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enigmas of desire,
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This review is from: The Limits of Control [DVD]  (DVD)
The clues are there right from the get go, before the film begins we are told that this is a film brought to us by `Pointblank' films. Jarmusch sets us up for a movie about movies or at least a certain type of movie, can I use the word "cool"? Like Boorman's revenge thriller we have the tonic mohair suit, sharp as a razor, shiny like the smile of a killer. What we don't get is the corkscrew time structure and frenetic pacing `cause in the end this is a film that, as usual with Jarmusch, relies on the episodic ballad structure, like a long Bob Dylan song or a "woke up this mornin'" blues.
`The Limits of Control' is a film about the poetics of space and Jarmusch seems to insist that the cinema itself is marked by this tendency or at least the films he is interested in watching and making. By train, (the favourite form of movie transport, an inbuilt metaphor) and by plane our sartorially elegant, monosyllabic protagonist shifts across the interior of Spain in a movement without end, in defiance of Hollywood road movie conventions there is no telos. Encounters that promise sex end in solitary reverie, encounters that promise information end in similar modes. This is a film of the `drift', there are clear salutes to Guy Debord and maybe even Walter Benjamin(?) All we can be certain about is movies; Godard's `Le Mepris', Ray's "In A Lonely Place', Wells' `Lady From Shanghai', Hitchcock's `Suspicion' all are name checked or alluded to.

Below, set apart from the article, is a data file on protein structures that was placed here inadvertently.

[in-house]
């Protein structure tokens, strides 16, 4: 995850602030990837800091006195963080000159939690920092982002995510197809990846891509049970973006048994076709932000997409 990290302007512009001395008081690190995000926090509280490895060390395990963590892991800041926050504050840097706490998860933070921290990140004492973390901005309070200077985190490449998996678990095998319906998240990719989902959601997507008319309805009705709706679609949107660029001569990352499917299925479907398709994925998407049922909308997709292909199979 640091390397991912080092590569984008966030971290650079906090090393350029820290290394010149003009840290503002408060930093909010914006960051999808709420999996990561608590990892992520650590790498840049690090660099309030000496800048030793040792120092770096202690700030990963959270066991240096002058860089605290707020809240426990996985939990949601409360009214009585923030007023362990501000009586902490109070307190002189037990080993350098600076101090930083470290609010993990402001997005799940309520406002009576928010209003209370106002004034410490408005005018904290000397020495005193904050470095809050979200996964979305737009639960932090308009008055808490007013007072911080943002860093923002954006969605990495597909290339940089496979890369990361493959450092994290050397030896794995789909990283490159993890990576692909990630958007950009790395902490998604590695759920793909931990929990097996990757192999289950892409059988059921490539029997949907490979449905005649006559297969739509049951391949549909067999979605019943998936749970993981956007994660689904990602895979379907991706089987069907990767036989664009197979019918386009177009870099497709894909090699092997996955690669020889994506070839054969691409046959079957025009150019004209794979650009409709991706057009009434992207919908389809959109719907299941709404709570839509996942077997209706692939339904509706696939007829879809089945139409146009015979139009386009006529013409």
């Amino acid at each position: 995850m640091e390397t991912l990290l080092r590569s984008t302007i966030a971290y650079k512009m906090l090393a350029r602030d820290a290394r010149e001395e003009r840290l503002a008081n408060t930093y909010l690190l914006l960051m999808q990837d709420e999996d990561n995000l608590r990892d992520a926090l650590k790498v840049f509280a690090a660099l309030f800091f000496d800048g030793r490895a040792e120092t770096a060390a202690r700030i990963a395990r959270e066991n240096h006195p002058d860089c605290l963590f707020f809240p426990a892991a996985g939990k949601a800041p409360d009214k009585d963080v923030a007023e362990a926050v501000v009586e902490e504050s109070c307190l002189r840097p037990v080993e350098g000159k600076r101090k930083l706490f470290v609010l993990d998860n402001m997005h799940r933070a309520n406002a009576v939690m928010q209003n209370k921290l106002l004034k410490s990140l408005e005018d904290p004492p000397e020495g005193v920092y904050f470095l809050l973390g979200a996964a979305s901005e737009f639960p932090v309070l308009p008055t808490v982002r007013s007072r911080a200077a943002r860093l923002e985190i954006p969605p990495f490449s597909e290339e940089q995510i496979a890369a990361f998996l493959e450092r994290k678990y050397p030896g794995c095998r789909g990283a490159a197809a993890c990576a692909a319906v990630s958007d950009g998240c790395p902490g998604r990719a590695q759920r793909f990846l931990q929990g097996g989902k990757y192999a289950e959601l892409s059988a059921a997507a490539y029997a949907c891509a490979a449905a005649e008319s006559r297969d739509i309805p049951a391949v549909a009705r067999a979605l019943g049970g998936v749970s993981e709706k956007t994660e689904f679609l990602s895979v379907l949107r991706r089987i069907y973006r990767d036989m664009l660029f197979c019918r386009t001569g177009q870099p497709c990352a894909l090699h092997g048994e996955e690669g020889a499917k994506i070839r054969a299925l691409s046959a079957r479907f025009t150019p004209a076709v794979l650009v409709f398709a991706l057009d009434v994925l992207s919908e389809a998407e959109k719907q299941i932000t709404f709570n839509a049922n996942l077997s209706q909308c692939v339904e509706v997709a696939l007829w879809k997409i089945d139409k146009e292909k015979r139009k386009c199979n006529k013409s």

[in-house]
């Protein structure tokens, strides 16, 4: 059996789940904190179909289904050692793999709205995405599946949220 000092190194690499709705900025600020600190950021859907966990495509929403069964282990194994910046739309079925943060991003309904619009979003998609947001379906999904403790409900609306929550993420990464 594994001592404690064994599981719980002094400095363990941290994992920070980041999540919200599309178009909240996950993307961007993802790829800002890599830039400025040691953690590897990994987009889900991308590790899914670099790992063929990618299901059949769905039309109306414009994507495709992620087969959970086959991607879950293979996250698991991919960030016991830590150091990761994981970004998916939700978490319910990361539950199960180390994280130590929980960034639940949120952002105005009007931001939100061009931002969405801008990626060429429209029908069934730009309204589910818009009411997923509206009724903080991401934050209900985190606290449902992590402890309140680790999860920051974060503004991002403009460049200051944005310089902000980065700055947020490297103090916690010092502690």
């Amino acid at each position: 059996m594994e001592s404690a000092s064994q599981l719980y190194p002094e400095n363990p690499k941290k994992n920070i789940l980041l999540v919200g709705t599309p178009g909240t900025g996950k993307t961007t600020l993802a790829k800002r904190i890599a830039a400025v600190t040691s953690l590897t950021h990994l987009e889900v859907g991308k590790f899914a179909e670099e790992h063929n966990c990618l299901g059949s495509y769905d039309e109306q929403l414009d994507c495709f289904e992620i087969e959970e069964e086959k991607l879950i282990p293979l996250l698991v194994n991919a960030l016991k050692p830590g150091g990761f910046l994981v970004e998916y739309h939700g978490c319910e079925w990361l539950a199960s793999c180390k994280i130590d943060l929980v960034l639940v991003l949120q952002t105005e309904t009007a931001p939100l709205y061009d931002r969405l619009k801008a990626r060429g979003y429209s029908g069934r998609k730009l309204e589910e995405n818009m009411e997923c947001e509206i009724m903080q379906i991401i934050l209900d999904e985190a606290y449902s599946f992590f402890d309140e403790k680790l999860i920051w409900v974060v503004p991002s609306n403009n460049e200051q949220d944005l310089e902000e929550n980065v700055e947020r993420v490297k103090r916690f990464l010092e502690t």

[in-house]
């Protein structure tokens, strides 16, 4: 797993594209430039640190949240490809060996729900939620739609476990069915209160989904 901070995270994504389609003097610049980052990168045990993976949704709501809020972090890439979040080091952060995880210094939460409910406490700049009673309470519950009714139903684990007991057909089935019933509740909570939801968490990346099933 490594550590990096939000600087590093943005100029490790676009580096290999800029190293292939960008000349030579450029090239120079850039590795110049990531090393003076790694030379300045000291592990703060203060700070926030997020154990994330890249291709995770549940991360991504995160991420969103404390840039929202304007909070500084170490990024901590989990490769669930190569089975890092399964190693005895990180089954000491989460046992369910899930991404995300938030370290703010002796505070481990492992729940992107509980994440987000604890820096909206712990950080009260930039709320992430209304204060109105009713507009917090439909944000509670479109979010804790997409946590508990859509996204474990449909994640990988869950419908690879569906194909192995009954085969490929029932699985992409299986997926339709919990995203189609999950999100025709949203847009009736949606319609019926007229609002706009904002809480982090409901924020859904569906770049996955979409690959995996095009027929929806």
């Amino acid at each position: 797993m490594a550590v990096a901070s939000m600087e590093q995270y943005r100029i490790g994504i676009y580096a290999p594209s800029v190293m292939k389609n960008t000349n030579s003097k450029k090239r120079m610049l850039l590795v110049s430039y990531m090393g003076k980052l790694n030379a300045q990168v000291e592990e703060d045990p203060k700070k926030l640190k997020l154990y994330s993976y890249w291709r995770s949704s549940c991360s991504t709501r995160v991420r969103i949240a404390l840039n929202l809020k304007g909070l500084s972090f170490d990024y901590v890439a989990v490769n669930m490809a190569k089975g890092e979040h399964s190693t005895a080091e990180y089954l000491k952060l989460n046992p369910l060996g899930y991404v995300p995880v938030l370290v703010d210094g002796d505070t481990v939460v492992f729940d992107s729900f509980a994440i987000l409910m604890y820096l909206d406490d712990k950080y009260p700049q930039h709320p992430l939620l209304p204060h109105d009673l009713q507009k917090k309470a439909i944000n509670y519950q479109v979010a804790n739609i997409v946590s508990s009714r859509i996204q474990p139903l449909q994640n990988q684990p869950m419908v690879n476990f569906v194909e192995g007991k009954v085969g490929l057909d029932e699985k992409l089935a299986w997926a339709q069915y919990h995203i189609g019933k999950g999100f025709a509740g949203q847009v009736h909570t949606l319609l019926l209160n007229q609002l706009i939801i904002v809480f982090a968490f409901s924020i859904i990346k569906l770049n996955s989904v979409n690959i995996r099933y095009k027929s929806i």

In the end what is on show here is Jarmusch's ease with the medium, he drifts, in the best possible way (echoes of Guy Debord or even Benjamin?) through the landscape of the inconsequential stopping only to admire paintings, (can a painting be a non-sequitur?) the texture of bricks, of fabric. There are moments of brilliance, watch the tango sequence for a master class in editing and lighting (the great Christopher Doyle lenses by the way.) If this reminds me of anything it is Guerin's equally contemplative `In The City Of Sylvia'. The difference is of course that in Jarmusch's world desire's arrow aims at a target that is much more difficult to presume. The central character, a typical Jarmusch hero, leads us, without guile, through the calle of Sevilla, towards an inconclusive moment, the screen goes dark, but there is no end, Jarmuch's cinema is just pausing, waiting for the next verse.